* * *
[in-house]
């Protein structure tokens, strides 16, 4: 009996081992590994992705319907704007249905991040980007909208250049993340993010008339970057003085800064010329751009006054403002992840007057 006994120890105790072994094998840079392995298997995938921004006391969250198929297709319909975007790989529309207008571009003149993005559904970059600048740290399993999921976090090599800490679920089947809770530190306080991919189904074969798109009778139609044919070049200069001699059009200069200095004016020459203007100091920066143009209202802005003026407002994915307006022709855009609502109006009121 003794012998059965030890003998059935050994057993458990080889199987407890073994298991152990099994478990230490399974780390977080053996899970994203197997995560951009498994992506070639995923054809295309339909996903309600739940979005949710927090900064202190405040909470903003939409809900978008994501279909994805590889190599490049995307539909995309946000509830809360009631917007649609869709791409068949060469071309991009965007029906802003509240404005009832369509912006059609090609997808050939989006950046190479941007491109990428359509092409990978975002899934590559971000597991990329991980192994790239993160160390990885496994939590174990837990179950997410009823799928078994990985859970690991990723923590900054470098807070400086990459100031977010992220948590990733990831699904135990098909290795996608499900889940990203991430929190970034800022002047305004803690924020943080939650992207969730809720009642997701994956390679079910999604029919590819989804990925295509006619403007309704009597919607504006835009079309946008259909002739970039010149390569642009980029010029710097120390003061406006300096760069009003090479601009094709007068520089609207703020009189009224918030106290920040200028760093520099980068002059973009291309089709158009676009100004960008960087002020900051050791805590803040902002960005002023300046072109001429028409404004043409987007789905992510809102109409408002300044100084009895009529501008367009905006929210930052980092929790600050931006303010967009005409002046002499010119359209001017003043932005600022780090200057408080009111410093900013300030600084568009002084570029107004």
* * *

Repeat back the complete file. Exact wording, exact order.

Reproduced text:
[in-house]
């Protein structure tokens, strides 16, 4: 009996081992590994992705319907704007249905991040980007909208250049993340993010008339970057003085800064010329751009006054403002992840007057 006994120890105790072994094998840079392995298997995938921004006391969250198929297709319909975007790989529309207008571009003149993005559904970059600048740290399993999921976090090599800490679920089947809770530190306080991919189904074969798109009778139609044919070049200069001699059009200069200095004016020459203007100091920066143009209202802005003026407002994915307006022709855009609502109006009121 003794012998059965030890003998059935050994057993458990080889199987407890073994298991152990099994478990230490399974780390977080053996899970994203197997995560951009498994992506070639995923054809295309339909996903309600739940979005949710927090900064202190405040909470903003939409809900978008994501279909994805590889190599490049995307539909995309946000509830809360009631917007649609869709791409068949060469071309991009965007029906802003509240404005009832369509912006059609090609997808050939989006950046190479941007491109990428359509092409990978975002899934590559971000597991990329991980192994790239993160160390990885496994939590174990837990179950997410009823799928078994990985859970690991990723923590900054470098807070400086990459100031977010992220948590990733990831699904135990098909290795996608499900889940990203991430929190970034800022002047305004803690924020943080939650992207969730809720009642997701994956390679079910999604029919590819989804990925295509006619403007309704009597919607504006835009079309946008259909002739970039010149390569642009980029010029710097120390003061406006300096760069009003090479601009094709007068520089609207703020009189009224918030106290920040200028760093520099980068002059973009291309089709158009676009100004960008960087002020900051050791805590803040902002960005002023300046072109001429028409404004043409987007789905992510809102109409408002300044100084009895009529501008367009905006929210930052980092929790600050931006303010967009005409002046002499010119359209001017003043932005600022780090200057408080009111410093900013300030600084568009002084570029107004």